Homeopathy has survived the test of time over more than 200 years and has been accepted by many consumers and practitioners across the world as being an important constituent of health care. It continues to provide successful outcomes in a wide range of conditions using traditional and newer approaches to practice and is expanding into integrated health care. This article discusses modern developments in homeopathic theory, homeopharmaceutics, homeotherapeutics, and patient access. It also considers how Hahnemann might have responded to these changes.
 Theoretical explanations for homeopathic mechanisms of action are complex and can involve ideas that conflict with established thinking amongst non-homeopaths. The use of different pharmacopoeial standards in the manufacture of remedies and variations in nomenclature continues to cause confusion for practitioners and patients. It also causes problems for manufacturers in providing the documentation required by national regulatory authorities to support licensing applications. Interaction with these bodies and other stakeholders is vital, to ensure the continued availability of a full range of homeopathic medicines. The incorporation of a homeopathic section within the (Ph. Eur.), which is used by many countries globally, is a positive development in promoting the standardisation of remedies. With increasing reliance now on evidence-based medicine, scientifically trained colleagues and sceptics have cast doubt on the validity of the observational studies that form much of the homeopathic evidence base.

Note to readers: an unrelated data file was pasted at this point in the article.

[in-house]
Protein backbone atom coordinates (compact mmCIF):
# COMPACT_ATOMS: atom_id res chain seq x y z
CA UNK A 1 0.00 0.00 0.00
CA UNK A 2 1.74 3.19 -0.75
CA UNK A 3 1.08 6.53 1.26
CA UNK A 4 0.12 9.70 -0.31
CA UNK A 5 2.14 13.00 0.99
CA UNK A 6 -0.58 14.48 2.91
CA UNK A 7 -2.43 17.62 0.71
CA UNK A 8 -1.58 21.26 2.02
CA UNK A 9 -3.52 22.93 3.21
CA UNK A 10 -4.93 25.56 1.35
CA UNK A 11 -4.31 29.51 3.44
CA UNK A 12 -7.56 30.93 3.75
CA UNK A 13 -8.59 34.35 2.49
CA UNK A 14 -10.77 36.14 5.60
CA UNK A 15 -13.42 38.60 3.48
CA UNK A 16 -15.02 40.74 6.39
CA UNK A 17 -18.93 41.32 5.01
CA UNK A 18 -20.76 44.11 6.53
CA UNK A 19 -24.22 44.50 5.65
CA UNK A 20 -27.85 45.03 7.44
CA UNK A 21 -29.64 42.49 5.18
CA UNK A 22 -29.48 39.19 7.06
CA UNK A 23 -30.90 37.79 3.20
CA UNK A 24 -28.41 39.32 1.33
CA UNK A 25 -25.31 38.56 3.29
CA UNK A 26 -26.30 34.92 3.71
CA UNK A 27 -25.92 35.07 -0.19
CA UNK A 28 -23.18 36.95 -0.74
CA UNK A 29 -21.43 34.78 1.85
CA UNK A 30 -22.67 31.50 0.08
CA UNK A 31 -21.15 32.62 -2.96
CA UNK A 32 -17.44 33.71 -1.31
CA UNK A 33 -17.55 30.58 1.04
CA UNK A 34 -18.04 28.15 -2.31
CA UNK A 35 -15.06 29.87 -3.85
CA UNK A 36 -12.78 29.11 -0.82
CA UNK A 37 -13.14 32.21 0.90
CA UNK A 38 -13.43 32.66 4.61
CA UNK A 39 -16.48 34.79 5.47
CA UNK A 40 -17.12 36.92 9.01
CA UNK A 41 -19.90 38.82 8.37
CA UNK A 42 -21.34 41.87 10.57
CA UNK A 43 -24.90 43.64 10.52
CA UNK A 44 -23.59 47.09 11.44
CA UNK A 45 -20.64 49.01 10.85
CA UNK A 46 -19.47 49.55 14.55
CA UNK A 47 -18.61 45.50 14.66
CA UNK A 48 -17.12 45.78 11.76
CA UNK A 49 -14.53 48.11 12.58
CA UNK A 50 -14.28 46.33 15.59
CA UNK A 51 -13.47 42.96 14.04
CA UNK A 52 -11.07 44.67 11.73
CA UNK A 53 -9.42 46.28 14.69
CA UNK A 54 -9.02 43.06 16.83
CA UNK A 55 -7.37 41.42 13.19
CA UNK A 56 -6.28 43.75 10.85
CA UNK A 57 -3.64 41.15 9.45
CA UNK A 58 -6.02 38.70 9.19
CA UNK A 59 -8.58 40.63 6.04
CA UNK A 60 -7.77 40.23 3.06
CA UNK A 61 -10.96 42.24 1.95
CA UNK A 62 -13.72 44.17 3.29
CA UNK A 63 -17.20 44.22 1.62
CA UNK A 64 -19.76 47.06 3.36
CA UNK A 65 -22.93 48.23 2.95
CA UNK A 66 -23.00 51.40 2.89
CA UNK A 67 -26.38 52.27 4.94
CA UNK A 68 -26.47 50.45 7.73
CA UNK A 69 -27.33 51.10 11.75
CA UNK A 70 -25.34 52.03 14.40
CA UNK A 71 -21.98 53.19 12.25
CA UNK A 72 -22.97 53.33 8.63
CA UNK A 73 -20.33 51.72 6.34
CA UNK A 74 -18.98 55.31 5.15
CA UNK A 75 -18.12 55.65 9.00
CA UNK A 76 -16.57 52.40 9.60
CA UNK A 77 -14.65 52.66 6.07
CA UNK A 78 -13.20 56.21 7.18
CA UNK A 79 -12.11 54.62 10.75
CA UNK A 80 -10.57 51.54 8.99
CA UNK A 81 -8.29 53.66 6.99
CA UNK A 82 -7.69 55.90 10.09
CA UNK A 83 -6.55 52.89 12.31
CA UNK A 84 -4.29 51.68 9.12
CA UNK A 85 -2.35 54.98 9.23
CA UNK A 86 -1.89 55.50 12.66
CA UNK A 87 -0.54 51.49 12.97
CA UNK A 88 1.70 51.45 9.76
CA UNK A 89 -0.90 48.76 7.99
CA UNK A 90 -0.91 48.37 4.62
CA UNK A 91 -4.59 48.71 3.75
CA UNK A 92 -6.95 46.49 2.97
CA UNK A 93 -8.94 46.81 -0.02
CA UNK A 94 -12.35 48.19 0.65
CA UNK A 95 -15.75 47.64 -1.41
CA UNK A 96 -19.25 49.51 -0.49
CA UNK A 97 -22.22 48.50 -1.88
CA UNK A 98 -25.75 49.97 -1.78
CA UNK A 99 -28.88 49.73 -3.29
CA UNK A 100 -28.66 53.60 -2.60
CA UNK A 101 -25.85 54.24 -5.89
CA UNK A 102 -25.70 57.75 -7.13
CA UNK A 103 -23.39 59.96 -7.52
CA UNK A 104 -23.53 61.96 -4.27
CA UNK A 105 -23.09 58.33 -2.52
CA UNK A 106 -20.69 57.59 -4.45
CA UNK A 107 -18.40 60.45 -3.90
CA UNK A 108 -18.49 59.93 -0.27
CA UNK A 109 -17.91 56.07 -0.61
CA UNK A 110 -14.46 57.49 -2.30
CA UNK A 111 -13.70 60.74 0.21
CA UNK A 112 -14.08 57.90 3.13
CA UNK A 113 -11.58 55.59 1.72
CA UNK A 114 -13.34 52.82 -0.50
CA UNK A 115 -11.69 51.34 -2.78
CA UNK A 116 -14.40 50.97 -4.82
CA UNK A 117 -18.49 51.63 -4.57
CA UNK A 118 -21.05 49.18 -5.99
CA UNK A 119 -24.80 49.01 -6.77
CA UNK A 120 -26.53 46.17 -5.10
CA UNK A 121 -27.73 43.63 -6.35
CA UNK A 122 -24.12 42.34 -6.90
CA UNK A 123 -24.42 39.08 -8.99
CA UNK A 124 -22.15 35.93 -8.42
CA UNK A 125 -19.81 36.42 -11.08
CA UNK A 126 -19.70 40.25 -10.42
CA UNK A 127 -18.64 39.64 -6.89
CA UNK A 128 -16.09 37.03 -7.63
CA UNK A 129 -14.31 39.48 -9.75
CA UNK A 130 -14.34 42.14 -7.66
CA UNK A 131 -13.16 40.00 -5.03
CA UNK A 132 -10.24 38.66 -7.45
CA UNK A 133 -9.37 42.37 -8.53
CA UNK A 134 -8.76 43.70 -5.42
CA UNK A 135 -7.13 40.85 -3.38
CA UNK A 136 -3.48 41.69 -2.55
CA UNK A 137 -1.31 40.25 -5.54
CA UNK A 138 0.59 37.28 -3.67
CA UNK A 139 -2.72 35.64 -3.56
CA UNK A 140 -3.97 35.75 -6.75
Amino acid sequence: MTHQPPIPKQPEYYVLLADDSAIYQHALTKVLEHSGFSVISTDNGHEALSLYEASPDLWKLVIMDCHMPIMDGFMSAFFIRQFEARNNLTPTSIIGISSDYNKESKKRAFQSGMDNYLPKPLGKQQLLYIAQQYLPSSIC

The homeopathy community should engage as fully as possible in robust research to validate homeopathic practices, thus ensuring the viability of homeopathy in the future. There is an ongoing need for homeopathic practitioners to review their procedures regularly and take account of changes in patient demographics and lifestyle, and in modern methods of health care delivery. Colleagues should also be aware of patients’ emerging abilities to critically assess treatment options and to judge outcomes. Future opportunities exist for homeopathy in new concepts of integrated health care that includes a range of other therapies, as well as in veterinary and environmental health. There is also the possibility of homeopathy joining social care services to improve accessibility to health care by making it available in a range of different community settings.
 Hahnemann would likely have been unimpressed by the less positive contemporary influences on homeopathic practice.

Faculty of Homeopathy. This article is published by Thieme.